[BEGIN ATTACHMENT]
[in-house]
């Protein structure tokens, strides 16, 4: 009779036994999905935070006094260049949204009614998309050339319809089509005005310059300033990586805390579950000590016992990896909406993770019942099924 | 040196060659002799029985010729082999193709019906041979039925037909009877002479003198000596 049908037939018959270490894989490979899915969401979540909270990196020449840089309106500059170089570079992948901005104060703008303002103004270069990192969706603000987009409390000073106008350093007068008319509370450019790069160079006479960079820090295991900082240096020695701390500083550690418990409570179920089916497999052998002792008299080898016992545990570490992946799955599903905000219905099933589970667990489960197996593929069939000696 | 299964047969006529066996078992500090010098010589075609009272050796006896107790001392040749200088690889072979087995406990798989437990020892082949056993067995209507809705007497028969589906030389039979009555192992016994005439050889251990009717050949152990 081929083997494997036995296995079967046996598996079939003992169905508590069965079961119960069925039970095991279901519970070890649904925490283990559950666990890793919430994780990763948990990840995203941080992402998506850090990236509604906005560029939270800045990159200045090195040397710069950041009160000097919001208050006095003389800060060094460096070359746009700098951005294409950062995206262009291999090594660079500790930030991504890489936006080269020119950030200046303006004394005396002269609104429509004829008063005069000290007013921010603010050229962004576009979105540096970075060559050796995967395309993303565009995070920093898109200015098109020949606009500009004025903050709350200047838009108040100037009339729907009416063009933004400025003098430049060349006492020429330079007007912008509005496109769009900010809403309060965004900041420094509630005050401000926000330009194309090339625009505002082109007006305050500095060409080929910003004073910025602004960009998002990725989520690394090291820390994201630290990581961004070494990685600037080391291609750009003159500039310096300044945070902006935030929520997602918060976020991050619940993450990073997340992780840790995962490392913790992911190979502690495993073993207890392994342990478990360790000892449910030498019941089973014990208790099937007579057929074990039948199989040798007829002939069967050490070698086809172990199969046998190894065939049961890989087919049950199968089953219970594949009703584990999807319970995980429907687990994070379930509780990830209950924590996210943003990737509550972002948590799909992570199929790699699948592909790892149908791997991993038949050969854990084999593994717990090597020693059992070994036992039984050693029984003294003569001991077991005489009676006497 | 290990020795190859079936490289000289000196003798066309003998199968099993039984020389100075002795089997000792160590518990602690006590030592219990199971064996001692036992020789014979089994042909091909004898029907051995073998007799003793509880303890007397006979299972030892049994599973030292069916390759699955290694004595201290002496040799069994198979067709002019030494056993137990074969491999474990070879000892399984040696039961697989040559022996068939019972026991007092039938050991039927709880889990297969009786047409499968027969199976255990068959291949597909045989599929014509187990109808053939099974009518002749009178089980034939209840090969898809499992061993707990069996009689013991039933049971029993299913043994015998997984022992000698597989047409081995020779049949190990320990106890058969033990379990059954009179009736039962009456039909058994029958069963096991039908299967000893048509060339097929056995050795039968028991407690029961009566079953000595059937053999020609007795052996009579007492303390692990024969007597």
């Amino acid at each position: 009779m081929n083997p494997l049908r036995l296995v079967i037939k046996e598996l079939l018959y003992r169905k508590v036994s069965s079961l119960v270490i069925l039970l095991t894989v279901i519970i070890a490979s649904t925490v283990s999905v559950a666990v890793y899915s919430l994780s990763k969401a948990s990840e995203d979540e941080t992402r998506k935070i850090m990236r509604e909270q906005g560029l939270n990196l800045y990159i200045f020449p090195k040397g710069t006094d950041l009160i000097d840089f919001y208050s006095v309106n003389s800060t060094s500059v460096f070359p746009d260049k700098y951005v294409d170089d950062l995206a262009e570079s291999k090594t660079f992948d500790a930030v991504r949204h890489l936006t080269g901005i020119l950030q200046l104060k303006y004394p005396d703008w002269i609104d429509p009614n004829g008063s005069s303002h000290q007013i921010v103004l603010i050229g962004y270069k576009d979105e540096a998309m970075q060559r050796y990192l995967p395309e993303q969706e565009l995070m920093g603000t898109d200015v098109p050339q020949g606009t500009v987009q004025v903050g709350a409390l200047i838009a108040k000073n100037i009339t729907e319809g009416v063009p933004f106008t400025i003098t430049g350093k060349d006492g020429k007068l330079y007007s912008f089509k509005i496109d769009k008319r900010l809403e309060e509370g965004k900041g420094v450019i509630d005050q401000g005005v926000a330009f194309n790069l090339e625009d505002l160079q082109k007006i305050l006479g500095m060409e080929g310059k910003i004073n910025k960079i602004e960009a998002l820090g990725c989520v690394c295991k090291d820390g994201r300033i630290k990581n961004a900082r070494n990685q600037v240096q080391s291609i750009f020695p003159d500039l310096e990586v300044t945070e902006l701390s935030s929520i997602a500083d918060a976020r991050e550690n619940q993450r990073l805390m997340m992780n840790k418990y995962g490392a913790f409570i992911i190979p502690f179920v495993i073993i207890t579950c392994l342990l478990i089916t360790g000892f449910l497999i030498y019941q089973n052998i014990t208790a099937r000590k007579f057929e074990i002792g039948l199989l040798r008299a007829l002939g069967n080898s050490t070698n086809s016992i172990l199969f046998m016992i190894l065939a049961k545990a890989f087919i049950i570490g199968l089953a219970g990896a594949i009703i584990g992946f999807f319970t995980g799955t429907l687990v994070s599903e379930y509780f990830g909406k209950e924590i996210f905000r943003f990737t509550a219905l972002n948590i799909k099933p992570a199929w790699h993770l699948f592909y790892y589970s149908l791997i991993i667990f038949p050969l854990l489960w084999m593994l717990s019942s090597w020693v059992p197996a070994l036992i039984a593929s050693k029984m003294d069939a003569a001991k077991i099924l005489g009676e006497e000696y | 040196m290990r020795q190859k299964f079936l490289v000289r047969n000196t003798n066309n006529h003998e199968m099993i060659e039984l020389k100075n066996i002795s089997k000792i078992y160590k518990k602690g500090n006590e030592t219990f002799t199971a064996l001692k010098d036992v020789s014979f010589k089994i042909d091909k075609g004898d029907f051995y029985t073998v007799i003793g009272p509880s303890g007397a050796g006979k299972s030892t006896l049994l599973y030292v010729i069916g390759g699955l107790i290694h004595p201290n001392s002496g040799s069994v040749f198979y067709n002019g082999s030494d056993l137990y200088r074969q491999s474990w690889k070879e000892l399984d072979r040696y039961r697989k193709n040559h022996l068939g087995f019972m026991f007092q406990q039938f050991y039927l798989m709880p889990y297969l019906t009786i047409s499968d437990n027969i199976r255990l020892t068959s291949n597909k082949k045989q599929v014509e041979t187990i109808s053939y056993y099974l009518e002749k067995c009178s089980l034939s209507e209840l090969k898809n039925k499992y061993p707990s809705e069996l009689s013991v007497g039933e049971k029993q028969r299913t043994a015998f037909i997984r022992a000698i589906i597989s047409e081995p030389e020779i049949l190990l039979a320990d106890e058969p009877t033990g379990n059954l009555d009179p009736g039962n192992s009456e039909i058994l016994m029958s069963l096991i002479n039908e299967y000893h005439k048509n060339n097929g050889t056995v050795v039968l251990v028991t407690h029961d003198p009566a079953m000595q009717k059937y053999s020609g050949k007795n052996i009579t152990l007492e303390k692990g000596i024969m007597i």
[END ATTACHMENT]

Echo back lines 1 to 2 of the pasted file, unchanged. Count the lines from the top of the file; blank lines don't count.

[in-house]
């Protein structure tokens, strides 16, 4: 009779036994999905935070006094260049949204009614998309050339319809089509005005310059300033990586805390579950000590016992990896909406993770019942099924 | 040196060659002799029985010729082999193709019906041979039925037909009877002479003198000596 049908037939018959270490894989490979899915969401979540909270990196020449840089309106500059170089570079992948901005104060703008303002103004270069990192969706603000987009409390000073106008350093007068008319509370450019790069160079006479960079820090295991900082240096020695701390500083550690418990409570179920089916497999052998002792008299080898016992545990570490992946799955599903905000219905099933589970667990489960197996593929069939000696 | 299964047969006529066996078992500090010098010589075609009272050796006896107790001392040749200088690889072979087995406990798989437990020892082949056993067995209507809705007497028969589906030389039979009555192992016994005439050889251990009717050949152990 081929083997494997036995296995079967046996598996079939003992169905508590069965079961119960069925039970095991279901519970070890649904925490283990559950666990890793919430994780990763948990990840995203941080992402998506850090990236509604906005560029939270800045990159200045090195040397710069950041009160000097919001208050006095003389800060060094460096070359746009700098951005294409950062995206262009291999090594660079500790930030991504890489936006080269020119950030200046303006004394005396002269609104429509004829008063005069000290007013921010603010050229962004576009979105540096970075060559050796995967395309993303565009995070920093898109200015098109020949606009500009004025903050709350200047838009108040100037009339729907009416063009933004400025003098430049060349006492020429330079007007912008509005496109769009900010809403309060965004900041420094509630005050401000926000330009194309090339625009505002082109007006305050500095060409080929910003004073910025602004960009998002990725989520690394090291820390994201630290990581961004070494990685600037080391291609750009003159500039310096300044945070902006935030929520997602918060976020991050619940993450990073997340992780840790995962490392913790992911190979502690495993073993207890392994342990478990360790000892449910030498019941089973014990208790099937007579057929074990039948199989040798007829002939069967050490070698086809172990199969046998190894065939049961890989087919049950199968089953219970594949009703584990999807319970995980429907687990994070379930509780990830209950924590996210943003990737509550972002948590799909992570199929790699699948592909790892149908791997991993038949050969854990084999593994717990090597020693059992070994036992039984050693029984003294003569001991077991005489009676006497 | 290990020795190859079936490289000289000196003798066309003998199968099993039984020389100075002795089997000792160590518990602690006590030592219990199971064996001692036992020789014979089994042909091909004898029907051995073998007799003793509880303890007397006979299972030892049994599973030292069916390759699955290694004595201290002496040799069994198979067709002019030494056993137990074969491999474990070879000892399984040696039961697989040559022996068939019972026991007092039938050991039927709880889990297969009786047409499968027969199976255990068959291949597909045989599929014509187990109808053939099974009518002749009178089980034939209840090969898809499992061993707990069996009689013991039933049971029993299913043994015998997984022992000698597989047409081995020779049949190990320990106890058969033990379990059954009179009736039962009456039909058994029958069963096991039908299967000893048509060339097929056995050795039968028991407690029961009566079953000595059937053999020609007795052996009579007492303390692990024969007597």